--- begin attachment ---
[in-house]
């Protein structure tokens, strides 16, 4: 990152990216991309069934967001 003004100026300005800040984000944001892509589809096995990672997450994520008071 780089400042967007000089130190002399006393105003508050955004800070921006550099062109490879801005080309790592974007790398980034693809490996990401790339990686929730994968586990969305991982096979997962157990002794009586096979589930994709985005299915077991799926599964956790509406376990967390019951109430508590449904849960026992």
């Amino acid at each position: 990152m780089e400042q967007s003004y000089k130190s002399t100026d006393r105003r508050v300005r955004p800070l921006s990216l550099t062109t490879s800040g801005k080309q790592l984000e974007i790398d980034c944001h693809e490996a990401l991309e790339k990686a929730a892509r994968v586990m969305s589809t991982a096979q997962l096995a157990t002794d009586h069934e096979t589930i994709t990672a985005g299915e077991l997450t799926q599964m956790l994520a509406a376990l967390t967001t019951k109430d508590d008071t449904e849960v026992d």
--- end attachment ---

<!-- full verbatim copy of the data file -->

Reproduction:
[in-house]
């Protein structure tokens, strides 16, 4: 990152990216991309069934967001 003004100026300005800040984000944001892509589809096995990672997450994520008071 780089400042967007000089130190002399006393105003508050955004800070921006550099062109490879801005080309790592974007790398980034693809490996990401790339990686929730994968586990969305991982096979997962157990002794009586096979589930994709985005299915077991799926599964956790509406376990967390019951109430508590449904849960026992």
């Amino acid at each position: 990152m780089e400042q967007s003004y000089k130190s002399t100026d006393r105003r508050v300005r955004p800070l921006s990216l550099t062109t490879s800040g801005k080309q790592l984000e974007i790398d980034c944001h693809e490996a990401l991309e790339k990686a929730a892509r994968v586990m969305s589809t991982a096979q997962l096995a157990t002794d009586h069934e096979t589930i994709t990672a985005g299915e077991l997450t799926q599964m956790l994520a509406a376990l967390t967001t019951k109430d508590d008071t449904e849960v026992d």